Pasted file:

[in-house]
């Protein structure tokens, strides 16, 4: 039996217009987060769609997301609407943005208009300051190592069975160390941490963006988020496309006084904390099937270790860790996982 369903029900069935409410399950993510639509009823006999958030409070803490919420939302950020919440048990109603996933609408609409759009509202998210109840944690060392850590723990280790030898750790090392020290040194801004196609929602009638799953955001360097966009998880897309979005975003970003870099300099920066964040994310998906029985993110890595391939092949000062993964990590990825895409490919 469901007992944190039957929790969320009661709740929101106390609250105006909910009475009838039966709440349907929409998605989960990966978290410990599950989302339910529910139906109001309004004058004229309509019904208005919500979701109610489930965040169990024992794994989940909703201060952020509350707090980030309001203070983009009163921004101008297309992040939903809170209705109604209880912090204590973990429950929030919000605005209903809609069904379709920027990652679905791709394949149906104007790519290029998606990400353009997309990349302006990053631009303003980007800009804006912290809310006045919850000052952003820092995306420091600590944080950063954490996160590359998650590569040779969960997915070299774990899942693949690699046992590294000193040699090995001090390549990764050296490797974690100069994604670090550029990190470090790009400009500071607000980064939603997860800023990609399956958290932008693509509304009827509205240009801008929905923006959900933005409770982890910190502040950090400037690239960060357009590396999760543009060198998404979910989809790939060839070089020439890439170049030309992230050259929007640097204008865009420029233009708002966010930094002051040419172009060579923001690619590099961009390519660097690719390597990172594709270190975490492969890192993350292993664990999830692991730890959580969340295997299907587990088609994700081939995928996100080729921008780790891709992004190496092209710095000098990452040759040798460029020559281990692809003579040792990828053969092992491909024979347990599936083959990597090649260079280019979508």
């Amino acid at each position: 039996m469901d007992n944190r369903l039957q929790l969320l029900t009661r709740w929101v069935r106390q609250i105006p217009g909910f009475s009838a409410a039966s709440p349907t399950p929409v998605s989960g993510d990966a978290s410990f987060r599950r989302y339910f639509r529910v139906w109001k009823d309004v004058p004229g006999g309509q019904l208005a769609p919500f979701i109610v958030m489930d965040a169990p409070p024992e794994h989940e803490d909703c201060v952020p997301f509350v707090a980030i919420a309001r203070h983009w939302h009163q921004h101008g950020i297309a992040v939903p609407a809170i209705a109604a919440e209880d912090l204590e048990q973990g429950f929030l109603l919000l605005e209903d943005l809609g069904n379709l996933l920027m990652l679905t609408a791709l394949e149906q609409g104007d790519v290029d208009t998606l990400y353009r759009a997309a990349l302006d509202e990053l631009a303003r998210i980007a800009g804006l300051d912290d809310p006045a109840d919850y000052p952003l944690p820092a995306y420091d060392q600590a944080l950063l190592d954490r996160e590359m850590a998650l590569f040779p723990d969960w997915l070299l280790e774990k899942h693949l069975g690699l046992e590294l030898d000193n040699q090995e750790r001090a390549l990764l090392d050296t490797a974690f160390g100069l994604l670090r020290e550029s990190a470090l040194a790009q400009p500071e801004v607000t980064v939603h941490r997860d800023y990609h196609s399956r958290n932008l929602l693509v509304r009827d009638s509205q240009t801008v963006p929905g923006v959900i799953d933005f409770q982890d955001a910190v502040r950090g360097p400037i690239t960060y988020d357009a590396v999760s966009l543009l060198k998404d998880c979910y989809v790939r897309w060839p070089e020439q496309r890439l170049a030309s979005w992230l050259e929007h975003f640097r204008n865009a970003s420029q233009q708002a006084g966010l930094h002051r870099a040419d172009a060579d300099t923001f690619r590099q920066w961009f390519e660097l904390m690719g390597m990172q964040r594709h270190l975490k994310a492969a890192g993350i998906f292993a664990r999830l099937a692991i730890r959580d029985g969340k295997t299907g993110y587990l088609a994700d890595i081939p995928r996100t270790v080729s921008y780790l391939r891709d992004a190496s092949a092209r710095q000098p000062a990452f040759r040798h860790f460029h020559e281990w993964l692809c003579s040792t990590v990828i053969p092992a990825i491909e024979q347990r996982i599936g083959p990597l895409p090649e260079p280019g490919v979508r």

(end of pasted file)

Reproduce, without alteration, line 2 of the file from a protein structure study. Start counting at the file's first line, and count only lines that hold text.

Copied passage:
């Protein structure tokens, strides 16, 4: 039996217009987060769609997301609407943005208009300051190592069975160390941490963006988020496309006084904390099937270790860790996982 369903029900069935409410399950993510639509009823006999958030409070803490919420939302950020919440048990109603996933609408609409759009509202998210109840944690060392850590723990280790030898750790090392020290040194801004196609929602009638799953955001360097966009998880897309979005975003970003870099300099920066964040994310998906029985993110890595391939092949000062993964990590990825895409490919 469901007992944190039957929790969320009661709740929101106390609250105006909910009475009838039966709440349907929409998605989960990966978290410990599950989302339910529910139906109001309004004058004229309509019904208005919500979701109610489930965040169990024992794994989940909703201060952020509350707090980030309001203070983009009163921004101008297309992040939903809170209705109604209880912090204590973990429950929030919000605005209903809609069904379709920027990652679905791709394949149906104007790519290029998606990400353009997309990349302006990053631009303003980007800009804006912290809310006045919850000052952003820092995306420091600590944080950063954490996160590359998650590569040779969960997915070299774990899942693949690699046992590294000193040699090995001090390549990764050296490797974690100069994604670090550029990190470090790009400009500071607000980064939603997860800023990609399956958290932008693509509304009827509205240009801008929905923006959900933005409770982890910190502040950090400037690239960060357009590396999760543009060198998404979910989809790939060839070089020439890439170049030309992230050259929007640097204008865009420029233009708002966010930094002051040419172009060579923001690619590099961009390519660097690719390597990172594709270190975490492969890192993350292993664990999830692991730890959580969340295997299907587990088609994700081939995928996100080729921008780790891709992004190496092209710095000098990452040759040798460029020559281990692809003579040792990828053969092992491909024979347990599936083959990597090649260079280019979508």